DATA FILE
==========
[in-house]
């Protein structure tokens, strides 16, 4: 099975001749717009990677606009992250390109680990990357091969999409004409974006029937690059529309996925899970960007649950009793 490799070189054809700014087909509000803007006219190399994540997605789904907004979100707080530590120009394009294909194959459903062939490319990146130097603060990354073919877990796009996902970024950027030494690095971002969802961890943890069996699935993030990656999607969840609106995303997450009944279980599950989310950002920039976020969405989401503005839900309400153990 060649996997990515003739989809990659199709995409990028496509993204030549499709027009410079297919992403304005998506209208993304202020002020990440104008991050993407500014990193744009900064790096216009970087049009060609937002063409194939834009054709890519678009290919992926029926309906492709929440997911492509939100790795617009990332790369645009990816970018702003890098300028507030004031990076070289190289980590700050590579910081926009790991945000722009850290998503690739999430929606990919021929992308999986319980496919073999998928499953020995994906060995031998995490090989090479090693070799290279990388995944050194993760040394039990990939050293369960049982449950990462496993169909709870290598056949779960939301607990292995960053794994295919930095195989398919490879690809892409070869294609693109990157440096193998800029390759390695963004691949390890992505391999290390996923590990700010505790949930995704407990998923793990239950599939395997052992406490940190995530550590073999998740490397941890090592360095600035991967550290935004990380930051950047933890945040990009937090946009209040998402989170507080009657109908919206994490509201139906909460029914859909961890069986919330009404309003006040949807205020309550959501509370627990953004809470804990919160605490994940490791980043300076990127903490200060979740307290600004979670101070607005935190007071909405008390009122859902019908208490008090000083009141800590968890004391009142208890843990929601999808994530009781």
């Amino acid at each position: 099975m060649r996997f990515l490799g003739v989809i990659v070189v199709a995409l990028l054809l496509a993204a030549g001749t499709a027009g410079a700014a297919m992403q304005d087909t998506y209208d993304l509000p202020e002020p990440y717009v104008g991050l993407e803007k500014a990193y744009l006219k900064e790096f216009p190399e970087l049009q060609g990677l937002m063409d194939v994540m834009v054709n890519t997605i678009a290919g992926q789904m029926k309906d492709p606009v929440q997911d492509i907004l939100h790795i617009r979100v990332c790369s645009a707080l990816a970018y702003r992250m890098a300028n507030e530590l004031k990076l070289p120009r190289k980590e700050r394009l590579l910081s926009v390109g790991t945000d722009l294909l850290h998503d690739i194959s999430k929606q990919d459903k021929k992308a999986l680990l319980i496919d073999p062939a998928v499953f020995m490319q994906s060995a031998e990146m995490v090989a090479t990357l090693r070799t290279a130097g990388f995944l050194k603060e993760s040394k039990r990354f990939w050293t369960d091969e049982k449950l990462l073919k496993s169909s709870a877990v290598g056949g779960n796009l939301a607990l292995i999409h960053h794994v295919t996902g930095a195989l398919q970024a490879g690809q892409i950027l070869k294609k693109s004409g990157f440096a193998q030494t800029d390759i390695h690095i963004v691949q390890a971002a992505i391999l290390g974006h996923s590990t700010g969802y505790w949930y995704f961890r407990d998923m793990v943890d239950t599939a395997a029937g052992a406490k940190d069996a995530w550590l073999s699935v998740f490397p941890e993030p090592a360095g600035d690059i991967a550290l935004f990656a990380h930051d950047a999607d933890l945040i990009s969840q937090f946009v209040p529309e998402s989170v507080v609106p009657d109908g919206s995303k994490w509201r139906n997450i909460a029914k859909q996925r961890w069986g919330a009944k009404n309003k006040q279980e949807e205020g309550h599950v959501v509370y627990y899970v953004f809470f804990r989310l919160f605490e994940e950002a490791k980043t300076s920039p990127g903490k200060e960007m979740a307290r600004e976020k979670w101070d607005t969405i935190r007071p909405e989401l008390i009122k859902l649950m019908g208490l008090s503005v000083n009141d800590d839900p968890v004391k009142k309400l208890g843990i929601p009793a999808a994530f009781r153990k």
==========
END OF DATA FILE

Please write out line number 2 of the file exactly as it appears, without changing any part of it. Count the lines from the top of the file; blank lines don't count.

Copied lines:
């Protein structure tokens, strides 16, 4: 099975001749717009990677606009992250390109680990990357091969999409004409974006029937690059529309996925899970960007649950009793 490799070189054809700014087909509000803007006219190399994540997605789904907004979100707080530590120009394009294909194959459903062939490319990146130097603060990354073919877990796009996902970024950027030494690095971002969802961890943890069996699935993030990656999607969840609106995303997450009944279980599950989310950002920039976020969405989401503005839900309400153990 060649996997990515003739989809990659199709995409990028496509993204030549499709027009410079297919992403304005998506209208993304202020002020990440104008991050993407500014990193744009900064790096216009970087049009060609937002063409194939834009054709890519678009290919992926029926309906492709929440997911492509939100790795617009990332790369645009990816970018702003890098300028507030004031990076070289190289980590700050590579910081926009790991945000722009850290998503690739999430929606990919021929992308999986319980496919073999998928499953020995994906060995031998995490090989090479090693070799290279990388995944050194993760040394039990990939050293369960049982449950990462496993169909709870290598056949779960939301607990292995960053794994295919930095195989398919490879690809892409070869294609693109990157440096193998800029390759390695963004691949390890992505391999290390996923590990700010505790949930995704407990998923793990239950599939395997052992406490940190995530550590073999998740490397941890090592360095600035991967550290935004990380930051950047933890945040990009937090946009209040998402989170507080009657109908919206994490509201139906909460029914859909961890069986919330009404309003006040949807205020309550959501509370627990953004809470804990919160605490994940490791980043300076990127903490200060979740307290600004979670101070607005935190007071909405008390009122859902019908208490008090000083009141800590968890004391009142208890843990929601999808994530009781």